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March 4, 2014
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Ask Hopeful Henry: Get your pets vaccinated

Dear Readers: I would like to thank everyone for coming out to the Lake Tahoe Humane Society & SPCA’s Open House last week to meet me and learn more about what we do. We had a great turn out and the mayor Hal Cole even showed up to cut our ribbon at ribbon cutting. Check out our up dated website www.LakeTahoeHumaneSociety.org for information on how to donate, how to enter our “Tahoe Pet” calendar contest, our services, programs and upcoming events.

Thanks for all your support. — Hopeful Henry

Dear Hopeful: What exactly is Parvo, can it be cured and can cats or other animals get it? Thanks. — Martin

Dear Martin: Parvovirus is an acute, highly contagious disease found in dogs. It is a virus attacks rapidly reproducing cells, such as those in the lining of the gastrointestinal tract. Imagine the worst case of food poisoning you have ever gotten and how you felt. That’s what your dog feels like. There is a similar virus found in cats called panleukopenia, but is sometimes called feline parvo because the symptoms are similar to the symptoms of canine parvovirus. Just like the canine parvovirus, it is highly contagious. If a dog in your household has been diagnosed with parvovirus, the virus cannot transfer to your cat, bird or people. However, in the canine family the parvovirus crosses over different genus’ within the family group, so that a fox can infect a wolf, or a hyena or coyote can infect a dog, or a dog can infect a coyote or hyena.

The virus is found in stools of acutely infected dogs for up to several weeks following infection. The disease is transmitted via oral contact with infected feces. If feces comes in contact with dogs paws, hair, on crates, shoes or any other objects it is when the dog licks it off they can become infected with the disease.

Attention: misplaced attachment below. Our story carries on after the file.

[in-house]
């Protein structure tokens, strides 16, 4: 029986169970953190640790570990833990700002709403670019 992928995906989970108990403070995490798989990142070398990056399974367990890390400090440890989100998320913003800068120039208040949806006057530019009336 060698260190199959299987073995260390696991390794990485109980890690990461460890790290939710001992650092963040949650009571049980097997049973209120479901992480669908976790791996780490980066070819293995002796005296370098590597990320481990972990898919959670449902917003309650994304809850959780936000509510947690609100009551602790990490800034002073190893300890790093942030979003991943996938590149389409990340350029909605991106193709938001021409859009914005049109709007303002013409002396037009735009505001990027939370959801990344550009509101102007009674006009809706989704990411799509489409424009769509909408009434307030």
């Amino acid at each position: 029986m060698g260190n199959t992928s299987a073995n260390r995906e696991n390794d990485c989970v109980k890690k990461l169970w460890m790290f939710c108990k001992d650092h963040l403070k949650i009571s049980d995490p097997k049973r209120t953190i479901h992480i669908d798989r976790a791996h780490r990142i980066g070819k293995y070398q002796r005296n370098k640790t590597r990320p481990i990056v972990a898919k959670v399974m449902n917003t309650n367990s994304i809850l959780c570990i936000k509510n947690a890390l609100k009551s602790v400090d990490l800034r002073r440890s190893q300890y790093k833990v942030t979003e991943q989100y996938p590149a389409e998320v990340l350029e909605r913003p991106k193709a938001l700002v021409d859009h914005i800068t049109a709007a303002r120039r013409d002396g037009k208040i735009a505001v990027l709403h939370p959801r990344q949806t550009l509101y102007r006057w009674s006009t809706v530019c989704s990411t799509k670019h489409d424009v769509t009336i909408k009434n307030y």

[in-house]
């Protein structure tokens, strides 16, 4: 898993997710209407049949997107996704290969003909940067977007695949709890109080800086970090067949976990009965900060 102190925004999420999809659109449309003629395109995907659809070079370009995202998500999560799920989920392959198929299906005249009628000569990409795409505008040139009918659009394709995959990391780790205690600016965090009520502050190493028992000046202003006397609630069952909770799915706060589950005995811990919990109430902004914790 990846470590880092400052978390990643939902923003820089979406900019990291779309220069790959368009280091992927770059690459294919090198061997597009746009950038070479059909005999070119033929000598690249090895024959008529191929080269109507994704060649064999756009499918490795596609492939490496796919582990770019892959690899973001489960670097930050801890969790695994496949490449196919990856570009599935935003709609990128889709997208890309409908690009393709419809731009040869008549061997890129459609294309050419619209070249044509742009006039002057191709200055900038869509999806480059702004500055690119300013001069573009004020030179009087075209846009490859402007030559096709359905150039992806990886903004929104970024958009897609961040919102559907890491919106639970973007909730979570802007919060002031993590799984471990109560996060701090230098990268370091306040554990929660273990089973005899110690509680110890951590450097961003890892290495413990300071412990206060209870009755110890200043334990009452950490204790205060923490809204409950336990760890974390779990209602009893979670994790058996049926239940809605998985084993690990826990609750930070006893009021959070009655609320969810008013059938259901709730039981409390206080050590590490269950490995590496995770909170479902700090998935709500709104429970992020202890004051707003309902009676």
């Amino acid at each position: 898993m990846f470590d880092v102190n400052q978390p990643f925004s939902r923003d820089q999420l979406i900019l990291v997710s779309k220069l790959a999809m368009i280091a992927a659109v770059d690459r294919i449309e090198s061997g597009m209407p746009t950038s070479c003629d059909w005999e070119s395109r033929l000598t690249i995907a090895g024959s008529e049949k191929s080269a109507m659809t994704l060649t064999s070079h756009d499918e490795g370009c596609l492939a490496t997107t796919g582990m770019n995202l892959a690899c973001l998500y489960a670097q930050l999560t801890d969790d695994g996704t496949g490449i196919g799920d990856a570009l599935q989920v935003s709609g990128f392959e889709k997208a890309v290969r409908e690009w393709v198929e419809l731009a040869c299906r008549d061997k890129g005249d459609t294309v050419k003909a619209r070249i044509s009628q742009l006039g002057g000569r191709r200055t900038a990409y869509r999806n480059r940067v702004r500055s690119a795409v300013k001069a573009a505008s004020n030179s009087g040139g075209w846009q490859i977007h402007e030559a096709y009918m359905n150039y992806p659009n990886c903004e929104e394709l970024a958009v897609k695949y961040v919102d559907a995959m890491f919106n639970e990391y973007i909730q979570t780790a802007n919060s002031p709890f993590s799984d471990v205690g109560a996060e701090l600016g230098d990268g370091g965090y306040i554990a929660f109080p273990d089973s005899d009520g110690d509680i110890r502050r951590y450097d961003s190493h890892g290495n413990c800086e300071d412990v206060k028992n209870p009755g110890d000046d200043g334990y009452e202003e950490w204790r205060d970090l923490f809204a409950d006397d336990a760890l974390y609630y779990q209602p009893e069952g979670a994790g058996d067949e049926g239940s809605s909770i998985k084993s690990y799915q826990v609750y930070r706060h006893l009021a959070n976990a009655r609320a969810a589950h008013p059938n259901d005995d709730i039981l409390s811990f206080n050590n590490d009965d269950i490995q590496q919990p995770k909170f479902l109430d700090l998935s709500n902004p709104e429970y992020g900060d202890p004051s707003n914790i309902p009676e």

Parvo affects dogs of all ages, but most commonly puppies 6-20 weeks of age. For some unknown reason, Doberman pinschers, rottweilers and Labradors get the infection more readily and experience more severe symptoms than other breeds.

After an incubation period of about four to five days, the acute illness begins with depression, vomiting and diarrhea. While not all dogs suffer with a fever, some will have a high fever. Should your pup show these symptoms, contact your veterinarian immediately.

The treatment for parvo is very intense and absolutely requires veterinary management. In all but very mild cases, hospitalization is essential to correct dehydration and electrolyte imbalances. Fluids are supplied intravenously with medications to control vomiting and diarrhea. More severe cases may require a blood plasma transfusion. The outcome depends on the specific strain of parvovirus, the age and the immune status of the dog, and how quickly treatment is started. I cannot stress the importance of contacting your vet as soon as you notice vomiting and diarrhea in your dog, especially if your dog is being walked in an area where there are a lot of feces on the ground.

If you have a parvovirus outbreak in your home, you must thoroughly clean and disinfect all areas of the house. Parvo is extremely hardy and resists most household cleaners and can survive for months on hard services. The most effective disinfectant is household bleach that is 1 part bleach to 30 parts water. The bleach must remain on contaminated surfaces for 20 minutes to properly disinfect the area.

Your dog does not need to ever get parvovirus. By far the best thing you can do for your dog or any pet is to get them vaccinated. Currently, recommendations are for a booster a year from the initial vaccine series and then revaccinate every three years. It is never too late. If you didn’t get your dog vaccinated as a pup, you can still get them vaccinated as adults. It is also important to isolate young puppies as much as possible from dogs and from potential sources of infection until they complete the parvo vaccination series at 16 weeks of age.

Thank you for bringing up this important subject Martin. — Hopeful Henry

— Submit your questions or letters via email to hopefulhenrylths@gmail.com or by mail to P.O. Box PET, South Lake Tahoe, CA 96158. Visit the Lake Tahoe Humane Society and SPCA on Facebook at www.facebook.com/LakeTahoeHumaneSocietySPCA. You can also become a Facebook friend of Hopeful Henry at www.facebook.com/Hopeful.Henry.


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Tahoe Daily Tribune Updated Mar 4, 2014 06:10PM Published Mar 4, 2014 11:40AM Copyright 2014 Tahoe Daily Tribune. All rights reserved. This material may not be published, broadcast, rewritten or redistributed.